April 5, 2016

On my visit to Paris, I luckily had a free day before running the marathon on the Sunday. My brother recommended to me that the Palais de Tokyo was one of the best places in Paris to see a nice exhibition or two. And it did not disappoint - there were a few good exhibitions on when I visited but the best of all was Double Je. The concept of this exhibition was pretty interesting - to tell the story of the mystery behind the apparent murder of an artist through a series of installed spaces containing the work of artists and artisans.

The problem I always have with objets d’arte in an exhibition is that they are out of context, the isolated pieces don’t seem to make a clear statement or impact in the same way that individual works of fine art do. This is not the case here. These constructed spaces - the apartment of the artist, his workshop, his garage, etc. - consist of a melange of objects, both functional and decorative, finished and unfinished. The effect en ensemble is to show the fascinations, the obsessiveness and the creativity of this individual expressed though these spaces. Some links are drawn between the free creative exploration of the artist and the anti-social behaviour of the criminal.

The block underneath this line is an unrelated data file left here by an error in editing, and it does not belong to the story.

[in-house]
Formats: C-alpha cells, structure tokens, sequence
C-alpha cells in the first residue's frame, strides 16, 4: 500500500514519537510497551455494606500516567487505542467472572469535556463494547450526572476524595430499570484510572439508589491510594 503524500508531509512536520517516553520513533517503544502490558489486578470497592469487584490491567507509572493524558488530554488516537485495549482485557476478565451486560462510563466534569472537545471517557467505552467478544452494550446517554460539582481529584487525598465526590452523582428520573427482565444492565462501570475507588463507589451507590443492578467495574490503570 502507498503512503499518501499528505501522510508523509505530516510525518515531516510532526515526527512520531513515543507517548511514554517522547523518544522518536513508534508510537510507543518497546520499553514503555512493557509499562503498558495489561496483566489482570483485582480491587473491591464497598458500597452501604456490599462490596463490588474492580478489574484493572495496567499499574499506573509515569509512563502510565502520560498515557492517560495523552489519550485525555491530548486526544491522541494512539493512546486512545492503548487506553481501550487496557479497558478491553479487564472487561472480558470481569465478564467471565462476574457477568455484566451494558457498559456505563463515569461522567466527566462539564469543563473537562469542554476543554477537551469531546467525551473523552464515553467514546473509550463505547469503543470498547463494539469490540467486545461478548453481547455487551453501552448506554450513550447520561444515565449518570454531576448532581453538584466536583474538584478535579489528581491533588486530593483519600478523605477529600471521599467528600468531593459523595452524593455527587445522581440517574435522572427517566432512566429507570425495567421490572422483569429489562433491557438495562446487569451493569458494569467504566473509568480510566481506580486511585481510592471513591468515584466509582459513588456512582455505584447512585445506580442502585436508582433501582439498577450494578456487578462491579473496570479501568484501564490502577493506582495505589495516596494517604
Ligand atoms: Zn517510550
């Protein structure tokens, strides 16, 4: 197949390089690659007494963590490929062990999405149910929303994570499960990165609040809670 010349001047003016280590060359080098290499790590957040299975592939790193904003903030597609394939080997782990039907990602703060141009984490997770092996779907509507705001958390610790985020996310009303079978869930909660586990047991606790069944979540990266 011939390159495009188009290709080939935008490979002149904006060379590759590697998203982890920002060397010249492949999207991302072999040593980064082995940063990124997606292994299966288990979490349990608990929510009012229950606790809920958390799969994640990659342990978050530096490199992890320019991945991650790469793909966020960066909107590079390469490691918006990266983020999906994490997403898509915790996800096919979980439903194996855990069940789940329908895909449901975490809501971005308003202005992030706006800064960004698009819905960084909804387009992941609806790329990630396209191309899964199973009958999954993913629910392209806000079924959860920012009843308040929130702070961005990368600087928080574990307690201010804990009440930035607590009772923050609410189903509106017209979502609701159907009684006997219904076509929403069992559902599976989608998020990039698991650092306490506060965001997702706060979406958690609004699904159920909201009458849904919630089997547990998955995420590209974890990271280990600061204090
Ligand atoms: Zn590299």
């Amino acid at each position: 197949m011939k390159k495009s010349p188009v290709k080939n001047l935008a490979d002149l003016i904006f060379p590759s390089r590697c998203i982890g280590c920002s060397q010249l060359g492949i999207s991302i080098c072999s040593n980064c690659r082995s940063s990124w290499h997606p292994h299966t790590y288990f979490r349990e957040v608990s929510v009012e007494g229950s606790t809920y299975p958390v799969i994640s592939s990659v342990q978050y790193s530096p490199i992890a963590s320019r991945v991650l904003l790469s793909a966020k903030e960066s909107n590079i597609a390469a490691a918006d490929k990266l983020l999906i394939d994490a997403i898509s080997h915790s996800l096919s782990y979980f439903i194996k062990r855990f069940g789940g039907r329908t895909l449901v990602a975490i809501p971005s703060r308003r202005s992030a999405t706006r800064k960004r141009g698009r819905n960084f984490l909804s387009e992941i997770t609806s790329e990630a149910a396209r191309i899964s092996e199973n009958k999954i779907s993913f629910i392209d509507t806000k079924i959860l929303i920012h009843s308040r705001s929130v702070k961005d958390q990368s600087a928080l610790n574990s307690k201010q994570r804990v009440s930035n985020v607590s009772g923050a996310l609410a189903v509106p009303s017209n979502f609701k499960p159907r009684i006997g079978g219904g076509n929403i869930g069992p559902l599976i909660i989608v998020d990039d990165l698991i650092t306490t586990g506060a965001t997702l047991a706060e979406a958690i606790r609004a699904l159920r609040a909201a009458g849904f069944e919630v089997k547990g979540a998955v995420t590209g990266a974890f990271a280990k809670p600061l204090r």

As the exhibition goes on, I increasingly feel like I’m falling down the rabbit hole. The links between artist and criminal are strengthened and we feel as though we are arriving at a conclusion. What seems at first as prolific expression of creativity is subverted into something more and more dark and ominous.

Maybe it was my bad French understanding, but I don’t think we were ever told in plain terms what had happened, but it did all the same feel that there was a payoff to the journey. This is good. Usually in a work of art we don’t want to be told what the meaning is, just to let our response arise naturally to what is presented. And what is presented here is both visceral and liberating.